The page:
I also am leery of metaphor, for example the idea that solar systems are 'born' - they're not, of course. They are only metaphorically born - the process isn't anything like birth, the biological phenomenon. In actual terms a solar system's formation is like taking a bowl of sugar, flour, assorted dried fruits, stirring it and saying 'the cake has been conceived' - really, it's just the conglomeration of matter contained in the bowl/gravity, not any specific characteristics of that matter or of its configuration, and nothing characteristic to that matter impacts a future solar system's 'success' in whatever terms that may be. Matter simply gonna clump - if there's enough, it's going to overcome electrostatic repulsion and begin fusion, eventually burning out its fuel, spitting the matter out and if there's enough matter that then clumps, another solar system may be 'born'. It's not even clear why more iterations of that matter undergoing gravitational attraction holds any specific value - there's no natural 'reward'.

None of this is remotely analogous to how biology works, or what's happening on any level from DNA through to organism. It's not at all similar to how the specific configurations of genes allow resultant specific forms to maintain cohesion across multiple generations, to succeed or fail to exist. There's no mapping between the specific configuration of matter internal to the solar system and its continuing existence. This is starkly different to biology, to the environmental stage on which biology plays out.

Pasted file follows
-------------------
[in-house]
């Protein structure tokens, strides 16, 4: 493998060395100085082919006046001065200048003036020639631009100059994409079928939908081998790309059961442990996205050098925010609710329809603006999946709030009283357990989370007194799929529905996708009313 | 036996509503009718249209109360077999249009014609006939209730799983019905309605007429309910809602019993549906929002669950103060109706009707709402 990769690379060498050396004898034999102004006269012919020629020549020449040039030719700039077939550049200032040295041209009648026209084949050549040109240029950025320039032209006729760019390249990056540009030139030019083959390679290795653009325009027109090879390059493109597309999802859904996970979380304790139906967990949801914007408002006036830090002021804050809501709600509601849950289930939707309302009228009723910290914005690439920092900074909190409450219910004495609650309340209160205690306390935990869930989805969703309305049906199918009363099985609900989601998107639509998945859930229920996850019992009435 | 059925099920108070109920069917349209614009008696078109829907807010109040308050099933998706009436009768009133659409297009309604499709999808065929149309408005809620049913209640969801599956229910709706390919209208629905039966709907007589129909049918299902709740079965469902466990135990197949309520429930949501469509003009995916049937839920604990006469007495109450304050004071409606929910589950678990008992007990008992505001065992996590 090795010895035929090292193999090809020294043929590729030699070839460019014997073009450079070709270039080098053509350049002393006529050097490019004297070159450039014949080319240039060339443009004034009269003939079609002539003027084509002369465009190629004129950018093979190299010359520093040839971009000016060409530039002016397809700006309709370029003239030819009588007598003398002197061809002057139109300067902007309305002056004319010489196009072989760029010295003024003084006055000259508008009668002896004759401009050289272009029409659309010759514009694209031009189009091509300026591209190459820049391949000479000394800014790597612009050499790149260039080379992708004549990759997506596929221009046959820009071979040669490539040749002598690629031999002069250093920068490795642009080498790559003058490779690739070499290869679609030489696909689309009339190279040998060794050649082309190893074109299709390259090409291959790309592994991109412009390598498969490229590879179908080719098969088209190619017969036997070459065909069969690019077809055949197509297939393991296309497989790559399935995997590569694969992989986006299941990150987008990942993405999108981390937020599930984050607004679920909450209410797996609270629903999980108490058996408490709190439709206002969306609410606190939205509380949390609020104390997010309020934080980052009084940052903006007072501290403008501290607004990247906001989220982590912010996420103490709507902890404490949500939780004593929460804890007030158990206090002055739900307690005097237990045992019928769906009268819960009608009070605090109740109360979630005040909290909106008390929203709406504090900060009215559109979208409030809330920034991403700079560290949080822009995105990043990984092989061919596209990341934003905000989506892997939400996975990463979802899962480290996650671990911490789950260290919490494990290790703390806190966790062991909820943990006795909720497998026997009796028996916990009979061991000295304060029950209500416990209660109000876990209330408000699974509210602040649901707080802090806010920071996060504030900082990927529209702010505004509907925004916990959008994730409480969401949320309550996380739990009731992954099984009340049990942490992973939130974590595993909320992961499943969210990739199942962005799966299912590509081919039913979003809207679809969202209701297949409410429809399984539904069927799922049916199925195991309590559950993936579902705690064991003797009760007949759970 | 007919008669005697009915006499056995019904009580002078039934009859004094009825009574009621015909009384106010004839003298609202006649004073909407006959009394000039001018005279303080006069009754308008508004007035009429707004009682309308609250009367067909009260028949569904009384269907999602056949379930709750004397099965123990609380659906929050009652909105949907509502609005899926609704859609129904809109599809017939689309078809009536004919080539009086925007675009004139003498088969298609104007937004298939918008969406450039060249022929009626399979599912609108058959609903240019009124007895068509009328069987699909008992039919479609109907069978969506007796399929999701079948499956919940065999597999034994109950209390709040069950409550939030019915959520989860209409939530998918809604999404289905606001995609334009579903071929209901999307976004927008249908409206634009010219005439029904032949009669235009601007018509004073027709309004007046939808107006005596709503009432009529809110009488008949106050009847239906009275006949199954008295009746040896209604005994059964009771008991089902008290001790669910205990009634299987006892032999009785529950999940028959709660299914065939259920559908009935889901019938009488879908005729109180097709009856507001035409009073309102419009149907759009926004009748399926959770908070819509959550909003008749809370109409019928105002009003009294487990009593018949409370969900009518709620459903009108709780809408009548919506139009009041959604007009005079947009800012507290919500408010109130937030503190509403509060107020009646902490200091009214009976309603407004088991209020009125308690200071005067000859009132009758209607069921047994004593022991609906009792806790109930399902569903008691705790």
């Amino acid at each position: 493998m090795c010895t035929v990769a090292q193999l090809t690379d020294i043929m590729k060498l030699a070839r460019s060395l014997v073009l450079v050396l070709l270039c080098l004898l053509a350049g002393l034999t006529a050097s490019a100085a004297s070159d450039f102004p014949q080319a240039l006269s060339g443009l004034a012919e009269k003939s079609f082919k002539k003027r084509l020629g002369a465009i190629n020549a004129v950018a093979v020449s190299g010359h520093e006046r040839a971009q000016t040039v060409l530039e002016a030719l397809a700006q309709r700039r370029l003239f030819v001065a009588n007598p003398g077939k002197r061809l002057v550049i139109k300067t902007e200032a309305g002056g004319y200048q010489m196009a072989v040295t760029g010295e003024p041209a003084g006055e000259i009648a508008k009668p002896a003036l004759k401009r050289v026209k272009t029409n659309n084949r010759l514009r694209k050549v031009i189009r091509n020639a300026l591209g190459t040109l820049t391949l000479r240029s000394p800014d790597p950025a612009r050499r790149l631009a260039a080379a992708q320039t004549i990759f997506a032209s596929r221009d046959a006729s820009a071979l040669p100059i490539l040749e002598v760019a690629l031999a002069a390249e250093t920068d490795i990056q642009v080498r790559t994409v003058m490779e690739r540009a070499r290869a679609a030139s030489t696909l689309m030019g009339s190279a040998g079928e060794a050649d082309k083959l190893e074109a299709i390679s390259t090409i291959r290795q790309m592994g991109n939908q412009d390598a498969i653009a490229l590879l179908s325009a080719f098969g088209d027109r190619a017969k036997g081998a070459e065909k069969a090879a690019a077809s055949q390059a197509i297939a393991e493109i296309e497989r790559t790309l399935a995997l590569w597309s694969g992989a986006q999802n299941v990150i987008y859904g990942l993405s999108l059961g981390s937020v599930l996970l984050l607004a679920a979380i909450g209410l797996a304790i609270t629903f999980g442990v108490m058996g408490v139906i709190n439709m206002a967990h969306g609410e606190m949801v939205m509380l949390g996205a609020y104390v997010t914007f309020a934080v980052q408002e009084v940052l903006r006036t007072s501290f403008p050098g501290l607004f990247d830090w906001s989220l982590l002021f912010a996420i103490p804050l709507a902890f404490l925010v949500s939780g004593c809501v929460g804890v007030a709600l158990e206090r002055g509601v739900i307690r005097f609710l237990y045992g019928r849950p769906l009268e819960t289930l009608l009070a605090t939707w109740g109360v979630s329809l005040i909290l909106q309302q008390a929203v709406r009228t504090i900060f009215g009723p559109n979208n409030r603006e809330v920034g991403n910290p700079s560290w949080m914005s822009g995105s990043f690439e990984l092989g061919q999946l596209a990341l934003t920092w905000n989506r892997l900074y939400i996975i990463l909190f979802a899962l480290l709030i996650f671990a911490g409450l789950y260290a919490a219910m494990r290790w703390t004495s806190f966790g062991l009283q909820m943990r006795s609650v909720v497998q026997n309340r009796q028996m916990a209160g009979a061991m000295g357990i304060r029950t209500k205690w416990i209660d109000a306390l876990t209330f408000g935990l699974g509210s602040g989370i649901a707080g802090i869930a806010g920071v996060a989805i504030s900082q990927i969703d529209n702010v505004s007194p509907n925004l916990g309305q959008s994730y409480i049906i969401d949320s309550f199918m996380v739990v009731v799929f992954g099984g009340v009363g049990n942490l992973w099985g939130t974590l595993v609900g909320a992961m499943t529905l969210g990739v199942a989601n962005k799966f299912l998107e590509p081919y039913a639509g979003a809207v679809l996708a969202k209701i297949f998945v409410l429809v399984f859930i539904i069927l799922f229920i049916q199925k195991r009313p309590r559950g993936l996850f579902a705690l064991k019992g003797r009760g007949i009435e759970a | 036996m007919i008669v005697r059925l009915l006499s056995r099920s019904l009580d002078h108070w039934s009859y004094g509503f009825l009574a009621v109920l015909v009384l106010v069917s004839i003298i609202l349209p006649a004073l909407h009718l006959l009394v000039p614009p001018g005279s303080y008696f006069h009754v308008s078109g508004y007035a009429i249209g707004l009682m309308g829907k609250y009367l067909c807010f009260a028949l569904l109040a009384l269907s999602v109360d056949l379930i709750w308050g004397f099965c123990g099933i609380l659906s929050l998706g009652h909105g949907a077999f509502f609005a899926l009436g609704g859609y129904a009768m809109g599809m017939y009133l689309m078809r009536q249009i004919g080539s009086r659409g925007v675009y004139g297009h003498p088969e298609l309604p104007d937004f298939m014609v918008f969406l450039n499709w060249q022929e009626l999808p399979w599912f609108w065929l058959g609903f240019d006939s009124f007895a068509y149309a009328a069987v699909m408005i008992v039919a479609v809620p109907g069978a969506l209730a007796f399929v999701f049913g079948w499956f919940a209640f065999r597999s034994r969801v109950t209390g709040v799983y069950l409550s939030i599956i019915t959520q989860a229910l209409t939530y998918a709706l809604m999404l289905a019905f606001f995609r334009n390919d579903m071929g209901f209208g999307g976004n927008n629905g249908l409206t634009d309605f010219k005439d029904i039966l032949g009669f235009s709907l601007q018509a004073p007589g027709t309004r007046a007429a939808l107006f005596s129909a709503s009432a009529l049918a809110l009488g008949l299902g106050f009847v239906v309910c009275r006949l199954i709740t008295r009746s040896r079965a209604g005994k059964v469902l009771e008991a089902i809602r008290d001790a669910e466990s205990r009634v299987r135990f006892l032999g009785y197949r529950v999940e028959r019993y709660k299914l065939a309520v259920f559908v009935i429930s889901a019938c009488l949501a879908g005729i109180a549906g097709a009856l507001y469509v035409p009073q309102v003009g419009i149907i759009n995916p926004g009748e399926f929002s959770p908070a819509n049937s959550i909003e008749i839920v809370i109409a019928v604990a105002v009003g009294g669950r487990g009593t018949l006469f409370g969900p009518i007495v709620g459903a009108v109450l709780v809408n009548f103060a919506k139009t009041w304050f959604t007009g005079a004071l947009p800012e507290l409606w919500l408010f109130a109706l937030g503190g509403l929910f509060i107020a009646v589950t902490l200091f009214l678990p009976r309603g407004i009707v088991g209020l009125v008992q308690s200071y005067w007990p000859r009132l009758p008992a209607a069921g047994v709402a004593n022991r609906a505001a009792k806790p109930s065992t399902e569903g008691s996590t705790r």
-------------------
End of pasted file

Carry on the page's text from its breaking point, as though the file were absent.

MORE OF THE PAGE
BWE wrote:Just because we can see systems at our scales of perceptions we make tremendous assumptions at scales beyond the reach of our models. The second law clearly expresses something deep about our environment but, IMO, it does not quite justify our belief that it is the governing law.


I'm with you so far, although I'd like to hear more of what you mean regarding the status of the 2nd law.


BWE wrote:Complex systems all evolve towards greater complexity. That is also a law and again IMO should be considered as equal to the 2nd law or at least inseparable from it.


My natural skepticism asserts itself here and wonders... all of them? Every single one? But surely many evolve towards greater simplicity too when resources are locked down and unavailable, where the system achieves a high degree of equilibrium, it becomes less complex, or so it would seem to me. I could imagine that many or most complex systems, by the nature of them being comprised of multiple and varied interactions would therefore include the possibility of interactions occurring between those interactions, thus ratcheting up an entirely novel state or configuration. But I am not sure that this stands well as a definite description of all complex systems.


BWE wrote:We are only just beginning to understand what complex adaptive systems even are but it is saf e to at least say that from our perspective there are no closed systems.